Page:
The Isolina is a traditional livestock establishment located in the center of the Province of Buenos Aires. His grounds are crisscrossed by the tributary of the Tapalque creek, and the scenery is framed by the Olavarria ranges.
In the farmhouse, shaped by an ancient park of 5 hectares where exuberant trees grow and nature beats, the old English style house stands, which creates the ideal space for an unforgettable stay in the countryside.
One of the main characteristics that defines our prestigious estancia is its story. The Isolina belongs to the Louge family since 1889, having our forefathers a daily relationship with the Indians Pampas of the zone, especially with the Catriel tribe.
Etienne Louge came to the Argentina in 1854, leaving his family and his native France, at an early age of 14 years old, alone and without being able to speak the language of these lands.
His long pilgrimage led him to the city of Azul, where he settled and began working as a clerk at a department store. Life was hard at that time, but nothing intimidated him and after years of effort and hard work, he managed to get savings enough to become independent.
The economy of the early times of the country was based on the agricultural exportation, and one of the most valued elements for the cattle exploitation was the gouaches. That’s why in 1889, Etienne, thanks to his progressive vision and hard work, buys cattle for breeding and lands, at that moment they were two kinds of ranches of about 5000 hectares approximately. Today, La Isolina constitutes: around 1200 hectares of field that spread on the banks of the river bed of the Tapalqué creek.
The relationship with the Indians
All along the pampeana region, the Indian was considered to be a threat for farmers, but Etienne Louge true to his principles, turned his back to this prejudice and managed to establish a good relationship with the tribes of the zone, by allowing them access to his property to obtain and use water, a necessary asset not only for the plantation house but also for the daily life of the tolderías.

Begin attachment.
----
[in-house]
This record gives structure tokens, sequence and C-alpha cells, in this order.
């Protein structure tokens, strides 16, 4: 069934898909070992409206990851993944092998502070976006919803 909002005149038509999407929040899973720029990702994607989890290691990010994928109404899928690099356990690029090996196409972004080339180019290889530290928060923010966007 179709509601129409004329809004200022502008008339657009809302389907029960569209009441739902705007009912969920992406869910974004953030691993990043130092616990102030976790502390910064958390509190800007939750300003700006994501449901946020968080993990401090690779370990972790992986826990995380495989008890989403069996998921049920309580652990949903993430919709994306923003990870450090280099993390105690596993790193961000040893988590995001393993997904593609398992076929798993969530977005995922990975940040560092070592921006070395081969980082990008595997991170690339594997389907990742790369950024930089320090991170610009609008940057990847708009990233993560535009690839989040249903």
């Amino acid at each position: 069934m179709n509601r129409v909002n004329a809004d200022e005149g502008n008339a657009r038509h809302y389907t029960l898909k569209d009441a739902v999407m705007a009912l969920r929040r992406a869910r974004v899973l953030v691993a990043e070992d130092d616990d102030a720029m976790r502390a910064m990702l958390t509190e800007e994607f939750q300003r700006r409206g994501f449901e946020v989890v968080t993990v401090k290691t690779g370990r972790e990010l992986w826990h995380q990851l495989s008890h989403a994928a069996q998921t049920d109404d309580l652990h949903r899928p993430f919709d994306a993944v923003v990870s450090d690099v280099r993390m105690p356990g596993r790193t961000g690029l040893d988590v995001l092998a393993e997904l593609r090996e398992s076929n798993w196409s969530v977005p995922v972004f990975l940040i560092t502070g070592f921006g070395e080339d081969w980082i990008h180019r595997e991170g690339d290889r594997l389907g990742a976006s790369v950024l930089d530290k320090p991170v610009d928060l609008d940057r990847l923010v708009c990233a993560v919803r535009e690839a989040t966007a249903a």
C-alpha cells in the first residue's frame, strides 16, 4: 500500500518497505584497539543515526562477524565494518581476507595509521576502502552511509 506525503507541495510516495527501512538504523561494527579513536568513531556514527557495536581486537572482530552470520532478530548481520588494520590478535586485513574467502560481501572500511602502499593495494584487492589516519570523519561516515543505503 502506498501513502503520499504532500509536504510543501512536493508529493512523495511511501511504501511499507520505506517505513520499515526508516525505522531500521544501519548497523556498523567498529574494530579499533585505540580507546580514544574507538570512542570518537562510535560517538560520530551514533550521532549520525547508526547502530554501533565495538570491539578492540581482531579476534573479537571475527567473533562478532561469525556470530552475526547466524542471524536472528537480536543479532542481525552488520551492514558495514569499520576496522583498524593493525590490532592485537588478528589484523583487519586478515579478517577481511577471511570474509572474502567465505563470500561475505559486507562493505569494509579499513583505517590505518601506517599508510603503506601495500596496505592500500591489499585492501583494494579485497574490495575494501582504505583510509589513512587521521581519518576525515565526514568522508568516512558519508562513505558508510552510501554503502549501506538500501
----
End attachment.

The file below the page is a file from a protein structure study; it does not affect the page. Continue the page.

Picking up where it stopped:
This bond with the natives was often questioned by certain politicians at that time, but the position of Etienne Louge stood aside of that opinion.
And in this way, whereas in most of the national territory the Indian was chased and exterminated in accordance with the current political ideas, the good coexistence relationship between Etienne and the natives ensured that deep inside La Isolina there was a safe and mutual respect atmosphere, where both the owner and the ancient inhabitants were benefiting with the exchange. In this way, Ettiene Louge allowed the nearby tribes gain access to the gouaches of the creek and took meat of his estates, and in return, the Indians left him the manufactured leather – which was valuable because it was exported to England – and also in this way not only he was not attacked by the Indians but also they protected him from the plundering of Indian raids of other hostile tribes who were entering the zone for the so-called ‘path of the Chileans’.
His own family
Etienne Louge married Germaine Picot when he was 30 years old.
As it was customary at that time, and besieged by the solitude of this foreign land, she was brought from France with only a slogan: having next to him a partner ‘who was hard-working, no matter her beauty’.
And this was how he shaped his marriage with an unknown woman, much younger than him, same nationality but also provided with a singular beauty.
Eight children were born of this marriage: Esteban, Pablo, German, Antonio, Margarita, Maria, Magdalena and Alejandrina.
Esteban, the oldest, is the grandfather of the current owner of La Isolina.
Etienne’s children lived a different historical time. While his father based the meaning of his life on work and devoted himself to chase his dream of progress, but always marked by the need of survival of these hard years, his children could enjoy the benefits of that sacrifice, and they joined the society of the city of Azul, where they took part actively.
La Isolina today
After Etienne Louge’s death, his son Esteban oversaw the property and entrusted the construction of the current manor of La Isolina to the architect Blas Dhers, as a summer residence, which they enjoyed in the summer together with his numerous family.
Nowadays, the big manor is erected solemn, robust.
It was thought and built to last for generations.
Today it has its doors opened for anyone looking for the peacefulness and calmness of the inland lifestyle, but with the sophistication and prestige that distinguish our colonial Argentine estancia.
We are awaiting your arrival to serve and invite you with the simplicity and warmth that characterize us, the country people.